Angular Workflow with Node, Yeoman, Grunt and Bower.

  1. Introduction
    1. Why such Workflow
    2. Classical Web Development
  2. Hands-On Tutorial
    1. Grunt
    2. Node
    3. Yeoman
    4. Installing Node.js
    5. Installing Yeoman, Grunt, Bower
    6. Use Yeoman the first time
    7. Starting Grunt
  3. Developing with Angular
    1. Hands-on Dependency Injection
    2. Setting up routes in a Module
    3. Creating a new Controller
  4. Accessing APIs
    1. Binding the data model to the local scope
    2. Accessing the Model from the View
    3. Binding model data to the view
    4. Automatic view routing with dynamic models
  5. Angular Filters
    1. Sorting
    2. Searching
    3. Even more build-in filters
    4. Custom Filters
  6. Deployment with Grunt
  7. Conclusion
  8. References

Introduction

Why such Workflow?

Imagine installing a full-stack development infrastructure with Unit Tests, Linting, Package Management, IDE, Versioning, Software Updates, Security Fixes and much more in under 30 Minutes including a ready-made fully responsive application.

Sounds to good to be true?

By using Package management provided by Node, Yeoman and Bower and by using the power of Grunt to watch your project files adn do automatic unit testing you are indeed able to do just that. Usually such undertaking would need hours, to be honest, days of setup if done with classic development tools like Apache, Tomcat, Wildfly, Eclipse or others. While approaching software development with an application stack like LAMP or Java/JSP may have its benefits with certain requirements, it is arguably slower to get going or to write and code.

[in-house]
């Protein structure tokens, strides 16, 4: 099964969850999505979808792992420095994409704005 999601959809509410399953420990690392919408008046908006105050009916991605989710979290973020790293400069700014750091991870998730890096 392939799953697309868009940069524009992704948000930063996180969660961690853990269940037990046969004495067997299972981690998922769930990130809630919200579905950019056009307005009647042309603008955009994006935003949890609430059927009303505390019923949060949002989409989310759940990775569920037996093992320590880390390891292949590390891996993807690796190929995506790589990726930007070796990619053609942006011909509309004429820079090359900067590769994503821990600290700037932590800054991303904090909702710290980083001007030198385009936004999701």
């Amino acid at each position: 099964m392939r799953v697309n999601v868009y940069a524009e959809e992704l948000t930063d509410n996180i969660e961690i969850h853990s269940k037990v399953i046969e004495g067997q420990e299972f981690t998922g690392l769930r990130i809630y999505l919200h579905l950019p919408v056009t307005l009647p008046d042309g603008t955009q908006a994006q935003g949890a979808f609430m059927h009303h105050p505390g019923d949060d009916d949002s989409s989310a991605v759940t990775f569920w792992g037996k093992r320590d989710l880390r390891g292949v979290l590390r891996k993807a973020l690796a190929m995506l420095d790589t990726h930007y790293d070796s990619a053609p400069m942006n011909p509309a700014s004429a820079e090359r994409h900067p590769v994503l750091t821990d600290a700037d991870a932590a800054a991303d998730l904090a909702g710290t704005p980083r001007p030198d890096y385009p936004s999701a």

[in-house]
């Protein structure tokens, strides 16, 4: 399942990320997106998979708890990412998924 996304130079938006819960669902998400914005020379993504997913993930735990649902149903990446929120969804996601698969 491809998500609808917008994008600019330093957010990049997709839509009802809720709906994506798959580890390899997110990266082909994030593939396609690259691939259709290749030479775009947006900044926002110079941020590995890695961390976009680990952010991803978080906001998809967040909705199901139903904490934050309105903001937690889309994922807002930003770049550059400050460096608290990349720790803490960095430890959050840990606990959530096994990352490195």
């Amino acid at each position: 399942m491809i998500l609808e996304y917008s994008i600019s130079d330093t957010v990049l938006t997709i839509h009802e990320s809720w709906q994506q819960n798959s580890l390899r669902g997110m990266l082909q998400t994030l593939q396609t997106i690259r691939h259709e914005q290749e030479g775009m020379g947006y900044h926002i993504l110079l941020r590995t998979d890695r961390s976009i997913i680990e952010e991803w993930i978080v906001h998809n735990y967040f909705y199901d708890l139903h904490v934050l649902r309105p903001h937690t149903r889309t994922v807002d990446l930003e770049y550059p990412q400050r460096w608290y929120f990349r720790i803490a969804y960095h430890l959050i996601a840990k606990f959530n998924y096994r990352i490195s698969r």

I promise you if you are confident with developing with open source software you will be able to have this API-wired Single Page App done in under an hour, including setting a Development stack that scales.

Classical Web Development

1990s: Java and PHP

In classical web development which has started in the early 1990ies we are using PHP, JSP or Ruby on Rails to alter the data model before it is sent to the client or browser.

classical-software-stack

2000s: JQuery

JQuery does extend this model to the browser and enables us to reload parts of the model seperately into the Document Object Model without a page refresh, however there will be HTTP GET Requests to the server where the model resides. With JQuery you have to predefine place holder HTML elements in your view to fill them with concatenated strings fetched from the server.